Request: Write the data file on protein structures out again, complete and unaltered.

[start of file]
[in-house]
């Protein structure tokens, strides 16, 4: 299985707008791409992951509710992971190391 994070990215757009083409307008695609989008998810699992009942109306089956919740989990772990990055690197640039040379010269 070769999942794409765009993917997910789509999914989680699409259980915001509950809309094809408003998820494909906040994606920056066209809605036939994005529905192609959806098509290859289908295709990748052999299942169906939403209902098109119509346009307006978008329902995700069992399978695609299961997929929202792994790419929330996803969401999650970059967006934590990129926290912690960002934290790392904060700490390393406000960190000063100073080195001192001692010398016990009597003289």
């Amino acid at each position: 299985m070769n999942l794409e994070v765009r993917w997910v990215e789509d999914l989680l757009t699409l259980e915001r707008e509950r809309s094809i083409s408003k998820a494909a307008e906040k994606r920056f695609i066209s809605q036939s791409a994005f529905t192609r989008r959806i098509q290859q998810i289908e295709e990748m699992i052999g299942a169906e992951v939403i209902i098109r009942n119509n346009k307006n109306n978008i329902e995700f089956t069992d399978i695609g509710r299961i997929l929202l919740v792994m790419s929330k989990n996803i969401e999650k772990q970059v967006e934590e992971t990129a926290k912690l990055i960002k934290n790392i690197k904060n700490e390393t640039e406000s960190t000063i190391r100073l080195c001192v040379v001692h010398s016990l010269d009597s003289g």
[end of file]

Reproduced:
[in-house]
């Protein structure tokens, strides 16, 4: 299985707008791409992951509710992971190391 994070990215757009083409307008695609989008998810699992009942109306089956919740989990772990990055690197640039040379010269 070769999942794409765009993917997910789509999914989680699409259980915001509950809309094809408003998820494909906040994606920056066209809605036939994005529905192609959806098509290859289908295709990748052999299942169906939403209902098109119509346009307006978008329902995700069992399978695609299961997929929202792994790419929330996803969401999650970059967006934590990129926290912690960002934290790392904060700490390393406000960190000063100073080195001192001692010398016990009597003289």
């Amino acid at each position: 299985m070769n999942l794409e994070v765009r993917w997910v990215e789509d999914l989680l757009t699409l259980e915001r707008e509950r809309s094809i083409s408003k998820a494909a307008e906040k994606r920056f695609i066209s809605q036939s791409a994005f529905t192609r989008r959806i098509q290859q998810i289908e295709e990748m699992i052999g299942a169906e992951v939403i209902i098109r009942n119509n346009k307006n109306n978008i329902e995700f089956t069992d399978i695609g509710r299961i997929l929202l919740v792994m790419s929330k989990n996803i969401e999650k772990q970059v967006e934590e992971t990129a926290k912690l990055i960002k934290n790392i690197k904060n700490e390393t640039e406000s960190t000063i190391r100073l080195c001192v040379v001692h010398s016990l010269d009597s003289g």